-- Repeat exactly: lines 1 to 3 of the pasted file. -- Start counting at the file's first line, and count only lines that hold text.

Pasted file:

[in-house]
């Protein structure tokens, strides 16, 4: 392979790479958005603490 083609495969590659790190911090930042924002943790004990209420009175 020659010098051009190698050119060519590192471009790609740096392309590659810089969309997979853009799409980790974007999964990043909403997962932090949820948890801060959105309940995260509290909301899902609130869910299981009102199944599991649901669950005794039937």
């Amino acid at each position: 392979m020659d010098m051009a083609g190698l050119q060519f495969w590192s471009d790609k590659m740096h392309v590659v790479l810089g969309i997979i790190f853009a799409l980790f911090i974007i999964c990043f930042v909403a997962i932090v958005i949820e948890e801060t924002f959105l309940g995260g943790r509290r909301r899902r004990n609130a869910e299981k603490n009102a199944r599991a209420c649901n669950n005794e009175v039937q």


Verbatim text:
[in-house]
């Protein structure tokens, strides 16, 4: 392979790479958005603490 083609495969590659790190911090930042924002943790004990209420009175 020659010098051009190698050119060519590192471009790609740096392309590659810089969309997979853009799409980790974007999964990043909403997962932090949820948890801060959105309940995260509290909301899902609130869910299981009102199944599991649901669950005794039937």
């Amino acid at each position: 392979m020659d010098m051009a083609g190698l050119q060519f495969w590192s471009d790609k590659m740096h392309v590659v790479l810089g969309i997979i790190f853009a799409l980790f911090i974007i999964c990043f930042v909403a997962i932090v958005i949820e948890e801060t924002f959105l309940g995260g943790r509290r909301r899902r004990n609130a869910e299981k603490n009102a199944r599991a209420c649901n669950n005794e009175v039937q």